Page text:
Before we dig into the best South Asian food in Niagara Falls, let’s do a little demographic data digging.
For comparison, the next two-biggest demographics took comparatively tiny leaps: the number of Chinese residents merely doubled from 1,235 to 2,230, while Black residents increased from 1,730 to 2,84, a 64% rise.
This is to say nothing of the huge number of South Asian tourists, who comprise one of the largest demographics of visitors. As Ishani Nath wrote in The Juggernaut, Niagara Falls has become “an unofficial pilgrimage for South Asian visitors and, for many, an essential stop in the pursuit of the American Dream.” It’s an essential part of the Canadian immigrant experience, due to its close proximity to Toronto and the American border, its accessible layout and the majesty of the falls themselves. This phenomenon is not exclusive to South Asians, but the attraction undeniably appeals to them. Long-distance family visits, long weekends, special events: time to drive down to Niagara Falls.
This is all fantastic news for anyone who loves South Asian food—which, fortunately, the team here at Found in the Falls very much does. (The same cannot be said for other ethnic food in the city, alas.) We’ve personally tasted many of these excellent restaurants, several of which are post-pandemic new, taking advantage of the booming industry and growing local scene. If you stick to what’s around Clifton Hill, you’ll be sorely disappointed. Venture out to Queen, Main and beyond for what is undeniably some of the best South Asian food in the whole Niagara Region.
Flavors & Spices
The pandemic shuttered many restaurants on Queen Street, including a decent American-fare spot called the Moose and Pepper Bistro. But after Flavors & Spices moved in—their second location, after a successful one in Brampton—we here at Found in the Falls HQ totally forgot about that moose-and-whatever place, and now eat here once a month. Their buttery soft naan is arguably the city’s best, and their curries match the restaurant’s name, packed with both flavours and spices that meld beautifully. Some of our favourites include the delectably soft Kashmiri curry goat and spicy daal makhni, though the momos, butter chicken and array of hefty (and affordable) biryani options are worth the cost. Their vibrant social media presence puts an emphasis on their colourful cocktails and 4 am closing time, but for our money, the food is where it’s at. A mid-cost, high-quality dining option gives it the best of all worlds.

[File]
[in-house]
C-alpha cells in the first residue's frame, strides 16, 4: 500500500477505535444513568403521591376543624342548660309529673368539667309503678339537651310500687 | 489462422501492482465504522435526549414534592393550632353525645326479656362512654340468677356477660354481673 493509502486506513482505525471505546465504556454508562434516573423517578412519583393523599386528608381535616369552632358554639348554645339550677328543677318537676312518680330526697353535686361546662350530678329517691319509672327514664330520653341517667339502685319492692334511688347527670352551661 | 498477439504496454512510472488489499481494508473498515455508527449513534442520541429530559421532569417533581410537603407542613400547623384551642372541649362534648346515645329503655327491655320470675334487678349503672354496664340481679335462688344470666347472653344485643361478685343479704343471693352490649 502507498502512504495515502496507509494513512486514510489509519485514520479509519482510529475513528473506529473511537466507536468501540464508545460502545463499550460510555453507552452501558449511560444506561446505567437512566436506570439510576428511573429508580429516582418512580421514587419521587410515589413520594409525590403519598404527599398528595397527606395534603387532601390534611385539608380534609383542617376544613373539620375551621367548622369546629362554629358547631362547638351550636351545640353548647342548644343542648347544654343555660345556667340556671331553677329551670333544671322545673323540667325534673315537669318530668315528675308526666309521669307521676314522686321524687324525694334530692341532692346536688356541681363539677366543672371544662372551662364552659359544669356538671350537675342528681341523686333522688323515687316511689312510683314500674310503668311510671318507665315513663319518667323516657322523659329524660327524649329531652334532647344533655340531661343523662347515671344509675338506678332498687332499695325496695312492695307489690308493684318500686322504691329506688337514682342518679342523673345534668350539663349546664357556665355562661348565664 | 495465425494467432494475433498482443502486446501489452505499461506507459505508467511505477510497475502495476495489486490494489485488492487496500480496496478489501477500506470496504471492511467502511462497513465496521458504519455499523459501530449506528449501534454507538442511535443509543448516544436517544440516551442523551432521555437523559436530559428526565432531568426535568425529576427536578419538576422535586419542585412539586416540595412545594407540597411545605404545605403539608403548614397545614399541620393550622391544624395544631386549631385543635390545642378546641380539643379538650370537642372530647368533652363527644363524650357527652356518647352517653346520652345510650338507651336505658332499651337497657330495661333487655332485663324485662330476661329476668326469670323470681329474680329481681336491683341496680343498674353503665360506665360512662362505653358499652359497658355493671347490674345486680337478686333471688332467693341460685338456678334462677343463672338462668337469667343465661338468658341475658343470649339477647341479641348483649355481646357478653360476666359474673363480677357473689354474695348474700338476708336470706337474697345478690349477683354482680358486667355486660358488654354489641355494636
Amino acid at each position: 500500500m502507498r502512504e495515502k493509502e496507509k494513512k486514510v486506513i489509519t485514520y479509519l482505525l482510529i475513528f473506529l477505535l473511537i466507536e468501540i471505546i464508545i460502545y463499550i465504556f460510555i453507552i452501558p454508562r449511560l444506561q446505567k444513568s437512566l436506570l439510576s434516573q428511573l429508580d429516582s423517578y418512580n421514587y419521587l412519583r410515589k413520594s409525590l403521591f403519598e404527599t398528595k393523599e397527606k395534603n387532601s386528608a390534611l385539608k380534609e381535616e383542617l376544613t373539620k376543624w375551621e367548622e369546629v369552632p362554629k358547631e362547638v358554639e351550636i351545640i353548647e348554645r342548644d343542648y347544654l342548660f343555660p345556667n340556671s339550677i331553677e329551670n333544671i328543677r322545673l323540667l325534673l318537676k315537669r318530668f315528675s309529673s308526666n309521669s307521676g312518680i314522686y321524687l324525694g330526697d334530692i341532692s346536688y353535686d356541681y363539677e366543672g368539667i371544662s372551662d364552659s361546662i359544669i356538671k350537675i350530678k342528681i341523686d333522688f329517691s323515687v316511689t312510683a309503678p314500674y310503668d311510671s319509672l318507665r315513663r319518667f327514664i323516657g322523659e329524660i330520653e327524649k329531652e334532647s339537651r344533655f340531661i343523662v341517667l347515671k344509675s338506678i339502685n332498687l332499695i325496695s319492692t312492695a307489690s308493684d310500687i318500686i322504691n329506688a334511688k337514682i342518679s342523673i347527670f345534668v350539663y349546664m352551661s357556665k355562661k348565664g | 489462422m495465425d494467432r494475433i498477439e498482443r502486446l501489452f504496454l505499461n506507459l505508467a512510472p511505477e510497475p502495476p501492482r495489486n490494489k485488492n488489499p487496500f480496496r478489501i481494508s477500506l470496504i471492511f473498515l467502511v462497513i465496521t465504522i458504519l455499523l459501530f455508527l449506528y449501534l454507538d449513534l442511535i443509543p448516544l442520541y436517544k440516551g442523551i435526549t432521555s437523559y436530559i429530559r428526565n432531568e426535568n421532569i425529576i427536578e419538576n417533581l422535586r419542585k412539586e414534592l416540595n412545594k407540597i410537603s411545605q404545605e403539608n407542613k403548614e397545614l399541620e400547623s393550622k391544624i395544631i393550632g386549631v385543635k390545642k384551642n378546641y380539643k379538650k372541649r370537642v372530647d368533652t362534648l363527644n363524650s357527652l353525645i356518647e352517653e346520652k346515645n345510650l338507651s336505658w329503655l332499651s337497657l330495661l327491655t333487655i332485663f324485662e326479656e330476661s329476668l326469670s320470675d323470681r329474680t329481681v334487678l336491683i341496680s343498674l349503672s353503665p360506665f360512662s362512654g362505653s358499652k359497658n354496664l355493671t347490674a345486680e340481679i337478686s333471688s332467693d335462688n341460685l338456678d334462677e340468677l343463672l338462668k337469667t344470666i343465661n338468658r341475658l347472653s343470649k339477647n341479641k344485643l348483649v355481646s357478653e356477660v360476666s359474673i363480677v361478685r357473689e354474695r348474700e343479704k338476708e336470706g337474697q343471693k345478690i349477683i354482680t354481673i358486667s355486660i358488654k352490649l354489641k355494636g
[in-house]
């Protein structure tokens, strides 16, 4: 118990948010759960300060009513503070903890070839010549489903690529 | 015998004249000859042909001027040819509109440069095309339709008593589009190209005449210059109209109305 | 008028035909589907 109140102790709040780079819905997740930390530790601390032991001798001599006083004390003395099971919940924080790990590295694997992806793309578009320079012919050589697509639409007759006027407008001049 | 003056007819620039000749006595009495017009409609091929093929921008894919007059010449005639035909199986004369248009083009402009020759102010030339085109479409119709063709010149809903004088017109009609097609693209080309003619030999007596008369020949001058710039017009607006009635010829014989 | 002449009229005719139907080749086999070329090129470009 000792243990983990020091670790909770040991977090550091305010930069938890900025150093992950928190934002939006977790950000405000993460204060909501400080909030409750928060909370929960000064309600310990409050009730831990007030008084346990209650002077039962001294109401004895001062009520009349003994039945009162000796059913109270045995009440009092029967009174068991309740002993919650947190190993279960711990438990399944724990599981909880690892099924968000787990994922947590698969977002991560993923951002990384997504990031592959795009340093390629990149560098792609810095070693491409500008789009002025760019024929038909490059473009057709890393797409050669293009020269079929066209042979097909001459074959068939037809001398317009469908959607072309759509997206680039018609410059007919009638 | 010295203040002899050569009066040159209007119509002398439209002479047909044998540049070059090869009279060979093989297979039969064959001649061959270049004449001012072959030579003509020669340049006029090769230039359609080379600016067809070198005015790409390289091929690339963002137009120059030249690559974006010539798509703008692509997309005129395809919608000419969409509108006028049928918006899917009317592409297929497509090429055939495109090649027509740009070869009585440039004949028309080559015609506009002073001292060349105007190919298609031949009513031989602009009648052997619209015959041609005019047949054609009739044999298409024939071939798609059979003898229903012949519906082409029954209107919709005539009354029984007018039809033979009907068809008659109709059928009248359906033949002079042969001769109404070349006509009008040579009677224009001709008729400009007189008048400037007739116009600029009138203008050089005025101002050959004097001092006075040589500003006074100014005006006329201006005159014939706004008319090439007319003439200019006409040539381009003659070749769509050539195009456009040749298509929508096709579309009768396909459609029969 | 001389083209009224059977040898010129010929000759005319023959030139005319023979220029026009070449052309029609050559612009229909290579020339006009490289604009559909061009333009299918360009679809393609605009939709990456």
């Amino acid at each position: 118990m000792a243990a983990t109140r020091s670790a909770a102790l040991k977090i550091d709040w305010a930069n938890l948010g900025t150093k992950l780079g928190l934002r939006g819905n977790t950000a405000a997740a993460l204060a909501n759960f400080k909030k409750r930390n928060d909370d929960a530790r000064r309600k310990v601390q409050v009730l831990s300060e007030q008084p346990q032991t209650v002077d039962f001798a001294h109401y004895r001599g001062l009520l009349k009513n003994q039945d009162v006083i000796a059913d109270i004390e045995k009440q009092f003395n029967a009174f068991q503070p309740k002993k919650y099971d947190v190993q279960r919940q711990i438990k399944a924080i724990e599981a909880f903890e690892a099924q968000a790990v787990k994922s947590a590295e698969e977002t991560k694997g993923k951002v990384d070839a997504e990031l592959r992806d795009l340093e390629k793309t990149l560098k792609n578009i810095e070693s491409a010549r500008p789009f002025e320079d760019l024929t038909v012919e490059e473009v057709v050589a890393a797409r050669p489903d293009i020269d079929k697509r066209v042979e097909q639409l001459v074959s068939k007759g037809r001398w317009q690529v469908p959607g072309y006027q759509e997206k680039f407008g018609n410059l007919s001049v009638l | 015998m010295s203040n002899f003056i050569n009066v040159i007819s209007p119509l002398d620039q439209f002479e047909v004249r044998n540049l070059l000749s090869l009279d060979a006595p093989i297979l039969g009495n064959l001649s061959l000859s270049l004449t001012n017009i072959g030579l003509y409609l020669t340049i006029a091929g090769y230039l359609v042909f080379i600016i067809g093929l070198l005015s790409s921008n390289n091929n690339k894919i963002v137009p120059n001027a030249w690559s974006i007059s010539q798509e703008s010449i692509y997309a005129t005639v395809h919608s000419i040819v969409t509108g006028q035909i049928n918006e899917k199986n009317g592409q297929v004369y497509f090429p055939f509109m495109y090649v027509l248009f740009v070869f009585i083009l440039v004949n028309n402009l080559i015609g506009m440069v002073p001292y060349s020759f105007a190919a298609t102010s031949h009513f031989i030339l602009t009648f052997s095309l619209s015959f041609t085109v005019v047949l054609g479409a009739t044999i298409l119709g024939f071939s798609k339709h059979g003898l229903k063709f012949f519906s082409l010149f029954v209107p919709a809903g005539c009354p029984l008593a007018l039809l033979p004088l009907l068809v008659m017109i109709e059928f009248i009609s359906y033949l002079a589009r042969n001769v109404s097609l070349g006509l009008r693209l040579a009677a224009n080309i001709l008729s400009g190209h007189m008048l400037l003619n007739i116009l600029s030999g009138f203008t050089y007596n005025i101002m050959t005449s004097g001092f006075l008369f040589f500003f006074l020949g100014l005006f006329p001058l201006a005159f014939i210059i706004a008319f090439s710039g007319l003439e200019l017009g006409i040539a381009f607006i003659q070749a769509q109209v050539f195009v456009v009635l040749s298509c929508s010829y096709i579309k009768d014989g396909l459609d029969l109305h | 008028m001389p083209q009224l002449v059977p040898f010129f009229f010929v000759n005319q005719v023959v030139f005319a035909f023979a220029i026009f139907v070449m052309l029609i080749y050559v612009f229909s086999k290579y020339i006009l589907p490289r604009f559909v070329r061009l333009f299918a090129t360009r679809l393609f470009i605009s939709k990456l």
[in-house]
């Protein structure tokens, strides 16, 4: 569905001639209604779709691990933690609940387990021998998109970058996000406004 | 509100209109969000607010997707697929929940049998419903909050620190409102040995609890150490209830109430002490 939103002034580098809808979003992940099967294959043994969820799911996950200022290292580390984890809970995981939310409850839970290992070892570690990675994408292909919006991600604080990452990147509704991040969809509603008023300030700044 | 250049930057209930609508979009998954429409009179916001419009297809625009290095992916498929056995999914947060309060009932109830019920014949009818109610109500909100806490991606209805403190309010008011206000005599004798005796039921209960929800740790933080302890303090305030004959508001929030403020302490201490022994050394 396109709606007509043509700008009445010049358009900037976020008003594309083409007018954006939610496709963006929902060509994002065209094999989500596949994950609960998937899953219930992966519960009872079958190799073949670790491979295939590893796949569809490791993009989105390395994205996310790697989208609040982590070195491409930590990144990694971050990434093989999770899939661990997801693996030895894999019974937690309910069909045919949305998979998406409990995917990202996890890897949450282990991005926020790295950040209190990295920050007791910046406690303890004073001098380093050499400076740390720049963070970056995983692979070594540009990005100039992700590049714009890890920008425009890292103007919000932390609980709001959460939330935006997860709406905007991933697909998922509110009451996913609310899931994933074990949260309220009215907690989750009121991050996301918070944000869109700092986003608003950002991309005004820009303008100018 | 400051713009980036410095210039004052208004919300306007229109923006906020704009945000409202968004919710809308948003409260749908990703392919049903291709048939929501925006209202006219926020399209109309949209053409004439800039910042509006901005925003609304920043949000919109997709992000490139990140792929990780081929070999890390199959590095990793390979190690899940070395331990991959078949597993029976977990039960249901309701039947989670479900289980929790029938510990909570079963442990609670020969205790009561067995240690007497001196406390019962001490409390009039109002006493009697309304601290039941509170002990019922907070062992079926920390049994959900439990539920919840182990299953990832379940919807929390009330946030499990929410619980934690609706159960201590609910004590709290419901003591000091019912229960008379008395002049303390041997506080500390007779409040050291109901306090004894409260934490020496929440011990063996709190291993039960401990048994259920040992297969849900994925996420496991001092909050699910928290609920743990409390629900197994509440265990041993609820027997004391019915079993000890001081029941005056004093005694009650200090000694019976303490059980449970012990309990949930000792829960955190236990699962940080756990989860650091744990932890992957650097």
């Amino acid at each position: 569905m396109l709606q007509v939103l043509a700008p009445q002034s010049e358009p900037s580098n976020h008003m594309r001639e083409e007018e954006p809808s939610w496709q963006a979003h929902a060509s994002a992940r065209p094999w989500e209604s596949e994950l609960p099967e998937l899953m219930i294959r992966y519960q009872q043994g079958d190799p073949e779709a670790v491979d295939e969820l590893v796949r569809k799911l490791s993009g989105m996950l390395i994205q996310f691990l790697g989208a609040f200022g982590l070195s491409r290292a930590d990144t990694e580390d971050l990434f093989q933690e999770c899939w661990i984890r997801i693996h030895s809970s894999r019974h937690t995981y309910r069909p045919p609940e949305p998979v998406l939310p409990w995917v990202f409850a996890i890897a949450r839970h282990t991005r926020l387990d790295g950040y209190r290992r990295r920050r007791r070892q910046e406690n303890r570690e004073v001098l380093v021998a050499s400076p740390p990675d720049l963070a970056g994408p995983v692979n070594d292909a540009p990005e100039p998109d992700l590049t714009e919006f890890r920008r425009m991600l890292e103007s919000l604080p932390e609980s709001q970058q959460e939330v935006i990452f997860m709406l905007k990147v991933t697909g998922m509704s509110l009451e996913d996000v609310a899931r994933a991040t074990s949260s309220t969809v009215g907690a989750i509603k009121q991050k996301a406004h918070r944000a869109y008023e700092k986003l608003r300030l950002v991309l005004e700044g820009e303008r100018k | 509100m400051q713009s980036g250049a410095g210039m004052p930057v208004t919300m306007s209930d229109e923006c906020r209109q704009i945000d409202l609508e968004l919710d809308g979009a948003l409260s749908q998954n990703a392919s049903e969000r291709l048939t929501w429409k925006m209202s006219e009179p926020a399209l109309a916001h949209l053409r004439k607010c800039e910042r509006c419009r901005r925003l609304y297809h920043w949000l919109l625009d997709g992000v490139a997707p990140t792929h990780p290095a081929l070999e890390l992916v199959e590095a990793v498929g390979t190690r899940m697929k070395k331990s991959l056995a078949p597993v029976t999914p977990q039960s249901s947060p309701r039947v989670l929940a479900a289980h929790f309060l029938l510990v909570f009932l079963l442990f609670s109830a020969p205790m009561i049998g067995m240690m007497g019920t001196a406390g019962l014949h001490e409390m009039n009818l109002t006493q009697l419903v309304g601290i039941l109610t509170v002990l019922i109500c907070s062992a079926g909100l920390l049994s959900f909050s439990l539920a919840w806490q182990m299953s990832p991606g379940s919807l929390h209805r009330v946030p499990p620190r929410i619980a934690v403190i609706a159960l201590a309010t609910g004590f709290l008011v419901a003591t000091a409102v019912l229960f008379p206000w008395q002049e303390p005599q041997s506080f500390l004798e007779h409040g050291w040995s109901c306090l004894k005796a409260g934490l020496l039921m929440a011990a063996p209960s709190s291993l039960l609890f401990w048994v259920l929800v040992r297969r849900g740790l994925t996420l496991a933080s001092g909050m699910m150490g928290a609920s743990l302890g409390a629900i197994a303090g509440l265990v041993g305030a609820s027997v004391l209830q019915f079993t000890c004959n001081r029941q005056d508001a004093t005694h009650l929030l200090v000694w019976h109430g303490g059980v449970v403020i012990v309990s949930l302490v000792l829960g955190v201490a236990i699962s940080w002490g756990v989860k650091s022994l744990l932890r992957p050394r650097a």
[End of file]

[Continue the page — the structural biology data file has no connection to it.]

Kaashi Indian Cuisine
Possibly the newest newcomer on this list arguably also boasts the best-quality Indian food in the city. More of a fine-dining, white-tablecloth experience, Kaashi emphasizes wine pairings, with a vast array of local vinos on hand. The prices aren’t outrageous, but they are higher (compare their butter chicken at $20 to Flavors & Spices’ at $17, for example); that said, the quality is noticeably impressive. The spice blend, depth and cohesion of the flavours is excellent, with less blunt spiciness than some cheaper Indian restaurants. We opted for the saag paneer and daal tadka with lamb biryani and a few garlic naan, and every dish tasted rich, smooth and balanced. The menu is also a little more expansive and daring than other Indian spots, with rarer vegetarian items like paneer jalfrazi (vegetables in a fenugreek tomato sauce), baingan bharta (smoked eggplant with ginger, garlic, tomatoes and spices) and benarasi sabji (basil-coconut vegetable curry), which you won’t find elsewhere in Niagara Falls. Cost-conscious tourists may not want to pay $25 for a lamb biryani that’s smaller than what you can get elsewhere, but if you feel like a high-end splurge, you can’t do better.
Spice N Flames
This hole in the wall, tucked in a strip mall corner at Town and Country Plaza on Portage, is a takeout-only Indian spot that offers flexible, tasty dishes for a few bucks less than you’ll find elsewhere. When I say “flexible,” I mean they spice their dishes from scratch, so can omit any spice you don’t like—or, in the case of a kid, can’t handle. (They do have a kids’ menu of chicken strips and pasta, but, seriously, if you’re eating out with a child, just give ’em some naan and paneer curry and they’ll be happy.) You won’t find anything on this menu that you can’t find elsewhere, but we appreciate the emphasis on simple, well-made dishes for a takeout spot. The service is also extremely friendly, with more of a family-friendly vibe. If you’re getting your food to go anyway, save some dollars and give ’em a try.